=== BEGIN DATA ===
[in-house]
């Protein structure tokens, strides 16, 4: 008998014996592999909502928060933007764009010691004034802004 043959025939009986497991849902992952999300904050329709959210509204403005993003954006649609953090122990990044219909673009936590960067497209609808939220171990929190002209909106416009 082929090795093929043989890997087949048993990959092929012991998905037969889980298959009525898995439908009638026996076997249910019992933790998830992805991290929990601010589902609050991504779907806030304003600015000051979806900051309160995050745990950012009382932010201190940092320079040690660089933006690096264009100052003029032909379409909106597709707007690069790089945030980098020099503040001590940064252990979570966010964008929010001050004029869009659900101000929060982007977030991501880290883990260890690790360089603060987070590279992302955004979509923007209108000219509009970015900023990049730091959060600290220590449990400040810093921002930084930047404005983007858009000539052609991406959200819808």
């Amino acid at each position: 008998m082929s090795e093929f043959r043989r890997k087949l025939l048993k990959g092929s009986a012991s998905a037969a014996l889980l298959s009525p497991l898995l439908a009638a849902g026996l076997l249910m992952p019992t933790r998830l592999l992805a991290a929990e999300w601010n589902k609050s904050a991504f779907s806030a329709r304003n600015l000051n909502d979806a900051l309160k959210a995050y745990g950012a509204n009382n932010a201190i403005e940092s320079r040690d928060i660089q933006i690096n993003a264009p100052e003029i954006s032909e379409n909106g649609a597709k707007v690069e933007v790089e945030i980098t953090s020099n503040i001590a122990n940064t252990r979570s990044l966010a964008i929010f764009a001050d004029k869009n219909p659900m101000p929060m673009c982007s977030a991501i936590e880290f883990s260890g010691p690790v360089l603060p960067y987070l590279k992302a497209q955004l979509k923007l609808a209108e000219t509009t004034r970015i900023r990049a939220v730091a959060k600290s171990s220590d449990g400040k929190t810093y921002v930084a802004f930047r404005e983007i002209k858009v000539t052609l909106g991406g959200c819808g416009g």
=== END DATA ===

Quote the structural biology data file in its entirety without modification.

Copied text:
[in-house]
């Protein structure tokens, strides 16, 4: 008998014996592999909502928060933007764009010691004034802004 043959025939009986497991849902992952999300904050329709959210509204403005993003954006649609953090122990990044219909673009936590960067497209609808939220171990929190002209909106416009 082929090795093929043989890997087949048993990959092929012991998905037969889980298959009525898995439908009638026996076997249910019992933790998830992805991290929990601010589902609050991504779907806030304003600015000051979806900051309160995050745990950012009382932010201190940092320079040690660089933006690096264009100052003029032909379409909106597709707007690069790089945030980098020099503040001590940064252990979570966010964008929010001050004029869009659900101000929060982007977030991501880290883990260890690790360089603060987070590279992302955004979509923007209108000219509009970015900023990049730091959060600290220590449990400040810093921002930084930047404005983007858009000539052609991406959200819808």
């Amino acid at each position: 008998m082929s090795e093929f043959r043989r890997k087949l025939l048993k990959g092929s009986a012991s998905a037969a014996l889980l298959s009525p497991l898995l439908a009638a849902g026996l076997l249910m992952p019992t933790r998830l592999l992805a991290a929990e999300w601010n589902k609050s904050a991504f779907s806030a329709r304003n600015l000051n909502d979806a900051l309160k959210a995050y745990g950012a509204n009382n932010a201190i403005e940092s320079r040690d928060i660089q933006i690096n993003a264009p100052e003029i954006s032909e379409n909106g649609a597709k707007v690069e933007v790089e945030i980098t953090s020099n503040i001590a122990n940064t252990r979570s990044l966010a964008i929010f764009a001050d004029k869009n219909p659900m101000p929060m673009c982007s977030a991501i936590e880290f883990s260890g010691p690790v360089l603060p960067y987070l590279k992302a497209q955004l979509k923007l609808a209108e000219t509009t004034r970015i900023r990049a939220v730091a959060k600290s171990s220590d449990g400040k929190t810093y921002v930084a802004f930047r404005e983007i002209k858009v000539t052609l909106g991406g959200c819808g416009g």